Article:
The likely disruption to physical goods being imported and exported in the event of a no-deal Brexit is expected to be sizeable. Recent reports suggest the UK will significantly reduce reporting requirements at the border, however the EU has maintained the need to protect the Single Market and the Customs Union. So the expectation is large queues on the EU side.

Be aware

  • Refresh understanding of any logistics or supply chains involving UK-EU trade.
  • Get in touch with partners involved in the import/export process to understand their concerns / capacity issues etc.

Possible actions

  • The natural one here is to stockpile, though deciding how much is a risk-based assessment only individual businesses can do.
  • Setting up a UK Legal entity to minimise disruption to UK clients.
  • Make sure you know your EORI number.

 

Regulatory disruption

Goodwille has already seen several businesses in the food industry take steps to ensure they can continue to trade in the event of a no-deal. If your business is in regulated markets, there may be extra scrutiny by new non-EU government departments.

Be aware

  • From a regulatory perspective, find out what your UK business need to continue to operate.
  • Research what processes/applications will you need to implement in the event of a no-deal.

Possible actions

  • Setting up a Limited Company or Branch can be a low-cost solution to ensure continued operation in the UK market.

 

VAT, tariffs and duties

This area is one of the toughest to know what might happen, with reports of no Tariff’s being implemented to the worst-case scenario of WTO tariffs. At Goodwille we have teamed up with partners and will have trained staff internally, to handle all eventualities in these areas.

Be aware

  • Of your VAT reporting requirements and how you charge it currently, i.e. direct from EU or through UK entity.
  • That this area is most likely to change regularly in the time after Brexit, use a local partner to keep on top of changes.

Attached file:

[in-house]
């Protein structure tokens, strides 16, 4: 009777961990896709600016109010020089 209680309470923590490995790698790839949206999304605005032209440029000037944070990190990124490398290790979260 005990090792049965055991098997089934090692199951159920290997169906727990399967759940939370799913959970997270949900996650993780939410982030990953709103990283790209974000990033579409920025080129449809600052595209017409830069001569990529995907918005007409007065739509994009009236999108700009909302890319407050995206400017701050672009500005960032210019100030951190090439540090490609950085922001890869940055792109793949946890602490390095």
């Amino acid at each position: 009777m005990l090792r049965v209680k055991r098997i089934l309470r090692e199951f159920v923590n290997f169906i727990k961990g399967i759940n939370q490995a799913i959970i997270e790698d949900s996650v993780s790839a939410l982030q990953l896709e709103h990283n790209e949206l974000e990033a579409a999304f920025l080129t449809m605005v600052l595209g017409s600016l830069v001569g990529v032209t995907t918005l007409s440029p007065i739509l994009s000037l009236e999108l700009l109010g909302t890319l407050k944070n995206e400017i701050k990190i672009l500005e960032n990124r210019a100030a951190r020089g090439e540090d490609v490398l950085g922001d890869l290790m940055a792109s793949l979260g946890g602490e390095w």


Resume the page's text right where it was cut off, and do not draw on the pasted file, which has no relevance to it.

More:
Possible actions

  • Register for UK VAT number.

 

GDPR

The UK’s level of GDPR does not satisfy EU requirements and would be deemed a Third Party. With large fines for non-compliance, having the appropriate clauses or derogations is essential.

Be aware

  • Of any data that is transferred between the UK and the rest of the EU.
  • Any agreements or contracts that may be affected or need to be re-written.

Possible actions

  • Consider updating agreements in preparation for a no-deal Brexit.

For more information on GDPR, please refer to our previous article ‘Data protection in the event of a no-deal Brexit’.

 

For more information

For clients that would like to go into more detail, a more comprehensive list of aspects to consider while preparing your business for Brexit has been provided by the British Chambers of Commerce. Access the British Chambers of Commerce’s Business Brexit Checklist here.

Goodwille can support your business in many of the above areas, including setting up a Limited Company or a UK branch, supporting with UK VAT and help applying for an EORI number, as well as advice you on any HR and staff related questions. Contact us for more information on how we can support your business in preparing for Brexit. 


This update is for general guidance only. Specific legal advice should be obtained in all cases. This material is the copyright of Goodwille Limited (unless otherwise stipulated) and is not to be reproduced in whole or in part without prior written consent.

Goodwille announces partnership with ECUS – and other things we have been doing

Since the result of the Brexit referendum in 2016, Goodwille has been working together with clients, preparing  for the day where Brexit might happen. The preparations continue as the situation develops and more details concerning the British withdrawal from the EU become clearer. In this article we announce our most recent partnership, ensuring that we can help our clients’ businesses thrive in this period of uncertainty.

Building and maintaining partnerships

It is important for us to ensure we minimise the issues of importing and exporting goods in the event of a no-deal Brexit. We are therefore excited to announce our partnership with ECUS, a Swedish company founded by Peter Jacobsson, that specialises in facilitating trade and customs.  The partnership between Goodwille and Ecus ensures we have a plan for the longer-term logistics of moving goods between the EU and the UK.

Moreover, Goodwille continues to work closely together with North Star Law, for immigration expertise, taking the work out of staff movements cross-borders.

Finally, Goodwille will be handling GDPR and VAT changes internally and through our expert network.

Monitoring the risk of no-deal Brexit

One might think that a no-deal is unlikely given the facts that Boris Johnson is lacking a majority in Parliament, and because of the law recently in place to prevent a no-deal Brexit. However, as we have all learnt from the last years in British politics, nothing is impossible. A no-deal Brexit is thus less of a risk than it was a couple of months ago, but it remains a risk.

Keeping up-to-date on relevant updates from HM Government

Since Boris Johnson came to power, we have seen more detail from the government on how to prepare for Brexit. Goodwille encourages all clients to continue to monitor the British government’s website for information relevant to your business.

Updating through our newsletters